By Ralph Nelson, EA, Kenny Kim, EA, MD
An Offer-in-Compromise (OIC) might be an excellent alternative to paying off your income tax debt for less than the amount owed if the taxpayer has a financial problem that prevents them from paying it in full. While the OIC is an excellent method to solve one's tax problems, most OICs are not accepted by the IRS. Even if the OIC is accepted, the taxpayer may find it difficult to pay the offer amount if their funds are limited.
The IRS will look at your ability to pay based on several criteria, such as income, costs, assets, and liabilities. They utilize various guidelines to see if they should accept or reject an offer. Historically, around one-third of proposals have been accepted.
The OIC may be accepted for one of the following reasons
1. Doubt as to collectability - if the taxpayer's monthly available cash flow, as calculated by the income minus expenditures, isn't enough to pay the entire tax debt before the IRS can collect it (usually ten years from the date of assessment).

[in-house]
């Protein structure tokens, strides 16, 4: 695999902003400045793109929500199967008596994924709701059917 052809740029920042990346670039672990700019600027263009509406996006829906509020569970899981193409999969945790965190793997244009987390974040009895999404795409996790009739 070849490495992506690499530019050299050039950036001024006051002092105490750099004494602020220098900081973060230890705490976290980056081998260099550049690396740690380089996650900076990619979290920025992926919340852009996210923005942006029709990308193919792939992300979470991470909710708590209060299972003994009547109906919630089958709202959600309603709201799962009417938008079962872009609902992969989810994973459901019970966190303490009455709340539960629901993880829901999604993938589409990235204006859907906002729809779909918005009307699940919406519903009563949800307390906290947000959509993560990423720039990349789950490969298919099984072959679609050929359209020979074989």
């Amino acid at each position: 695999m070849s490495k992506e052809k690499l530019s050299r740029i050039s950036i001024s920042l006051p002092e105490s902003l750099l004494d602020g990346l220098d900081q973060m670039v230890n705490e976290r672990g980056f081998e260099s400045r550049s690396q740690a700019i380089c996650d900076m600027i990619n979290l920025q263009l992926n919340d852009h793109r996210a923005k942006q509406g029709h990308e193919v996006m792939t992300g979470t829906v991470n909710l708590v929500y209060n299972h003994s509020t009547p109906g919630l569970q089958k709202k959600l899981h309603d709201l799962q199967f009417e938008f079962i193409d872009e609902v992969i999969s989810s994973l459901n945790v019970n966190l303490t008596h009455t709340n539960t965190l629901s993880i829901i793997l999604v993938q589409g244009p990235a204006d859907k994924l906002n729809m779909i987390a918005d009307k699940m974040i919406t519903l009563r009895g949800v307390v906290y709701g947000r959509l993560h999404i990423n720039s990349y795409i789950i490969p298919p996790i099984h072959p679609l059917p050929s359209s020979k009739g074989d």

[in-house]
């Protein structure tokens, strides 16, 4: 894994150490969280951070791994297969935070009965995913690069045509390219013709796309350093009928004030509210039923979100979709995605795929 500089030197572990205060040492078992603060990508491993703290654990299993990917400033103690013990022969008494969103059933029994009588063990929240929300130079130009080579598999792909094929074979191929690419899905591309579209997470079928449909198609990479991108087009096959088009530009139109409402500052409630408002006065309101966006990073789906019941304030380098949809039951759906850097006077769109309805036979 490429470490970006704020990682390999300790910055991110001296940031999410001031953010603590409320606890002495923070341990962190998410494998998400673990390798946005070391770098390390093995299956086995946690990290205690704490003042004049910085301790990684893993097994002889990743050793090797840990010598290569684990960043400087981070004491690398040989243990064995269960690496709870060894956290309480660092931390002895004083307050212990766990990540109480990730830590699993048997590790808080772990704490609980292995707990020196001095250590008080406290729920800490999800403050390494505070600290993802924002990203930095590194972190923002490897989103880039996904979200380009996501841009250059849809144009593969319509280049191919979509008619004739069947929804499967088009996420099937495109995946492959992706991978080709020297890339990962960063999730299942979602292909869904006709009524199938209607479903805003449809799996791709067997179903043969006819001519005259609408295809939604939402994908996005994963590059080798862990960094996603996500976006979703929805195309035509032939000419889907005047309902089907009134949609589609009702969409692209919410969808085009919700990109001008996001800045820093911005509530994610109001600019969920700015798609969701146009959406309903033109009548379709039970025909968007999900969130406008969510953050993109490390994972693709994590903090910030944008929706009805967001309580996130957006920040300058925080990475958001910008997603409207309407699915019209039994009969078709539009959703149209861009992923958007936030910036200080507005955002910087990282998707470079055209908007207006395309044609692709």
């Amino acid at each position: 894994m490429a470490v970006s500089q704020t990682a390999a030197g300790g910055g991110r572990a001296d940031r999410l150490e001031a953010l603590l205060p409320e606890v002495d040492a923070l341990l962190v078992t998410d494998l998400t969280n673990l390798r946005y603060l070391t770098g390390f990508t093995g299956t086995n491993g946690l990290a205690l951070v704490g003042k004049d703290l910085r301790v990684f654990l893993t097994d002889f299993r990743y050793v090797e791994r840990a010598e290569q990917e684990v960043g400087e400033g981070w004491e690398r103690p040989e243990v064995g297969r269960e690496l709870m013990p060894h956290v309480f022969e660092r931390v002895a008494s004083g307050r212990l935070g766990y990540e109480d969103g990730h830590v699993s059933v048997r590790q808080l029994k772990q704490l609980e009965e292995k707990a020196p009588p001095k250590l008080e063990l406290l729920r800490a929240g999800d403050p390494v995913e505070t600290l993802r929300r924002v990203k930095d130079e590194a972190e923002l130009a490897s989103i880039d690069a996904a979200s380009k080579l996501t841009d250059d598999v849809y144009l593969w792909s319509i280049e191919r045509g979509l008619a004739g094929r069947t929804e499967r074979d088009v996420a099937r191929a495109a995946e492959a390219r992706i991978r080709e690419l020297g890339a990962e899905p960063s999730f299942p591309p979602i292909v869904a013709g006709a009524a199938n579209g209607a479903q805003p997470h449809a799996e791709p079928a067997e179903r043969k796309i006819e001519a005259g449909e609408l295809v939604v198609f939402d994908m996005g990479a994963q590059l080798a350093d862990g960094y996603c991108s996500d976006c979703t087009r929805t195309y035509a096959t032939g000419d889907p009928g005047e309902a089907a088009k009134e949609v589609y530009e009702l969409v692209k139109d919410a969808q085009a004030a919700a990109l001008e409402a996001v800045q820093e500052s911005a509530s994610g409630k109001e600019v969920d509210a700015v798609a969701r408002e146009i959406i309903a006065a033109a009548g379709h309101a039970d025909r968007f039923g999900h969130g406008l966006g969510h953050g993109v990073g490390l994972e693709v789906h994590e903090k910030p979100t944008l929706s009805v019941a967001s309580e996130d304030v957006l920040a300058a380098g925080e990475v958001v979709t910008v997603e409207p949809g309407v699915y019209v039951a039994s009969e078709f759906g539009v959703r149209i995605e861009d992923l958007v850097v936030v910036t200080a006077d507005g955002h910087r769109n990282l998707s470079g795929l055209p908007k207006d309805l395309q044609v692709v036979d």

2. Doubt as to liability - If the taxpayer disputes that the proposed tax assessment is incorrect.
3. Effective tax administration. This is a one-of-a-kind situation. This may be utilized if the tax debt can be paid in full, but there are special circumstances where the tax debt should be forgiven. A taxpayer with a disabled kid that requires high care might use this example.
Before submitting the OIC, a few things need to be considered.
1. At the very least, the taxpayer must be current with all of their tax filings over the previous six years.
2. If you are in bankruptcy, you will not be able to file an OIC.
You must have enough cash available to be submitted as partial payment for an offer with the OIC application. The lump-sum payment option will be 20% of the offer amount, and the periodic-payment option allows a partial payment to be paid over 6-24 months.
If the offer is turned down, a request for appeal (Form 13711, Appeal of Offer in Compromise) can be filed along with supporting documentation.
If the offer is accepted, the taxpayer should be aware of the following to keep the offer valid.
- The taxpayer must be compliant with tax obligations for the next five years, minimum.
- The taxpayer cannot incur any more tax liability for the next five years.
- There will be no more tax refunds for the next five years.
If you have any questions about the OIC or other IRS tax issues in the Bay Area, please feel free to contact us at (510) 828-6215 (Ralph); (341) 766-1247 (Kenny) or by checking out our website, www.financial-harmony.com